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All-New Miracleman Annual #1

by  in Comic Reviews Comment
All-New Miracleman Annual #1

Years and years ago, a three-issue miniseries by the name of “Miracleman: Apocrypha” was put together by Eclipse Comics. It had a fairly high-caliber list of creators, and even featured Neil Gaiman (who had already taken over writing “Miracleman”) creating bookends to put the other visions into context as their lack of continuity was explored. “All-New Miracleman Annual” #1 feels like an extension of that concept, with four very big-name creators tackling two “Miracleman” stories, and although both look gorgeous, ultimately neither of these feel quite right

Joe Quesada draws the opening story, and it’s beautiful: seaside cliffs, titles carved into their surface, a pounding storm and a dark figure approaching a priest. These are all fantastic images Quesada sinks his proverbial teeth into. His rendition of the smiling, nasty, dangerous Kid Miracleman has a real menace to him, and not just because he’s dressed all in black. There’s an aura about the character that makes you fear him and want to stay far, far away. The art has a strong cohesive nature to it, and Quesada has taken the time for lots of little touches, like being able to see the priest’s face reflected and magnified in the fallen spectacles’ lens.

Unfortunately, Grant Morrison’s script, written decades ago, is not the mark of what he’s capable of these days. It’s little more than a character study but, more importantly, it’s a boring and trite one. The dialogue here is awful, cliche after cliche, and the narration leading up to it is so overwrought that it’s hard to think of this being by anyone but a novice who has not yet learned to show rather than tell. This story is one where it’s better to just look at the images, not read the words, because there is nothing at all to recommend about the script, save for that it gave Quesada something to draw.

Peter Milligan and Michael Allred team up once again for the backup story, set back in the day when the Miracleman family was still in Gargunza’s virtual world. It’s silly and disjointed and, while some of the bits are funny — the dolphins being noteworthy in that regard — it’s a strange sort of shaggy dog story on the whole that has a series of unconnected events all strung together. When you get to Milligan’s conclusion, it’s hard to tell if his point is supposed to be about the nature of the world they’re trapped in, the nature of today’s comics or some strange combination of the two. Presumably, it’s the final one, but even then, it doesn’t hit its mark at all; it comes out of the blue and lacks any real impact when it lands on the reader.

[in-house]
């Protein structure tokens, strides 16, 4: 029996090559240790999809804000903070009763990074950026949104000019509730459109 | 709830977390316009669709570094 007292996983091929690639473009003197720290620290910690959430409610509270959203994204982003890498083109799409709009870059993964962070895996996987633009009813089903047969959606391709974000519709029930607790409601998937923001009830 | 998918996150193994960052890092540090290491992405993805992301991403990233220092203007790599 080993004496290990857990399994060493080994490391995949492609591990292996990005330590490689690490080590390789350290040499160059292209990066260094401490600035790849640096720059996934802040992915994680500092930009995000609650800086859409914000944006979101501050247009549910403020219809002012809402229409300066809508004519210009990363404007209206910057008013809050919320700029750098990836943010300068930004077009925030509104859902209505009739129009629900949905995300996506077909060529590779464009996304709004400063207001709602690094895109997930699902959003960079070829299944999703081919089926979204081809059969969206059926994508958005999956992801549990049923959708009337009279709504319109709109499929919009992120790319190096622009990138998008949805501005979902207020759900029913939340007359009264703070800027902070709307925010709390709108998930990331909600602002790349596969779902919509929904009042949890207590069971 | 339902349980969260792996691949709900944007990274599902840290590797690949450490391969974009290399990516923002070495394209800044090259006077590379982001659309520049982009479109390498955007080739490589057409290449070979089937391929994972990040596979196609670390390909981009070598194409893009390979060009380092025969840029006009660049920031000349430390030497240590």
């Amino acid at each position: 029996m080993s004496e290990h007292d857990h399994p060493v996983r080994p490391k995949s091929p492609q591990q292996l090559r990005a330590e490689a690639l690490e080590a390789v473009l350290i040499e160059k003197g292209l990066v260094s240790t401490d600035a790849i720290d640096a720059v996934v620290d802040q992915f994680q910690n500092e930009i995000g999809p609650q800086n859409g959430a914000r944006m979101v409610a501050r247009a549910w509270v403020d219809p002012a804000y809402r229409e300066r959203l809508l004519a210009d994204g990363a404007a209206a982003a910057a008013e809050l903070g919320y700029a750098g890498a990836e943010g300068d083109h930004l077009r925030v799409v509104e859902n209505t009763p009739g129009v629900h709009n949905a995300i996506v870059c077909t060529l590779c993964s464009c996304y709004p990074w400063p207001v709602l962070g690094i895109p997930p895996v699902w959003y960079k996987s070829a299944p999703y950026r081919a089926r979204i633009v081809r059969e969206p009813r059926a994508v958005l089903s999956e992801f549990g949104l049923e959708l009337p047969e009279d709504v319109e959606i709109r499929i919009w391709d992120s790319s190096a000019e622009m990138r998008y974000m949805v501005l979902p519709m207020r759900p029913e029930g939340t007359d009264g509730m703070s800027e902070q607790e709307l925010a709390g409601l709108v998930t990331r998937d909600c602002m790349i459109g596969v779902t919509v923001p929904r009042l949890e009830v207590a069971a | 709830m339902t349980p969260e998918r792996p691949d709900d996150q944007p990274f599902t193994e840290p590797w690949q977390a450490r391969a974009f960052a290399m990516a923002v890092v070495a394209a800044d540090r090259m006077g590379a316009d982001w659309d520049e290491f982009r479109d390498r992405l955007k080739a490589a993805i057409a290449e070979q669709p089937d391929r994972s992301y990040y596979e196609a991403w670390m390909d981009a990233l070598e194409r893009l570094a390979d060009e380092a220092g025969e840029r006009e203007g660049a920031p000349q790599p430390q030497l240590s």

On the bright side, just like the main story, it looks great. Allred is the sort of artist who can take the direction of drawing dolphins sitting around a campfire sharpening their spears and somehow present it as both funny and dangerous. The characters overall look fantastic, with Allred drawing in the clean, uncluttered style creator Mick Anglo used so many years ago. It’s a handsome looking story, which is unsurprising considering who illustrated it.

I wish “All-New Miracleman Annual” #1 was better, but if anything, it’s just a sharp reminder that Gaiman’s success writing “Miracleman” post-Alan Moore is that much more of an impressive feat. It looks gorgeous but, considering the “All-New” part of the title, these stories have scripts that feel old and somewhat stale.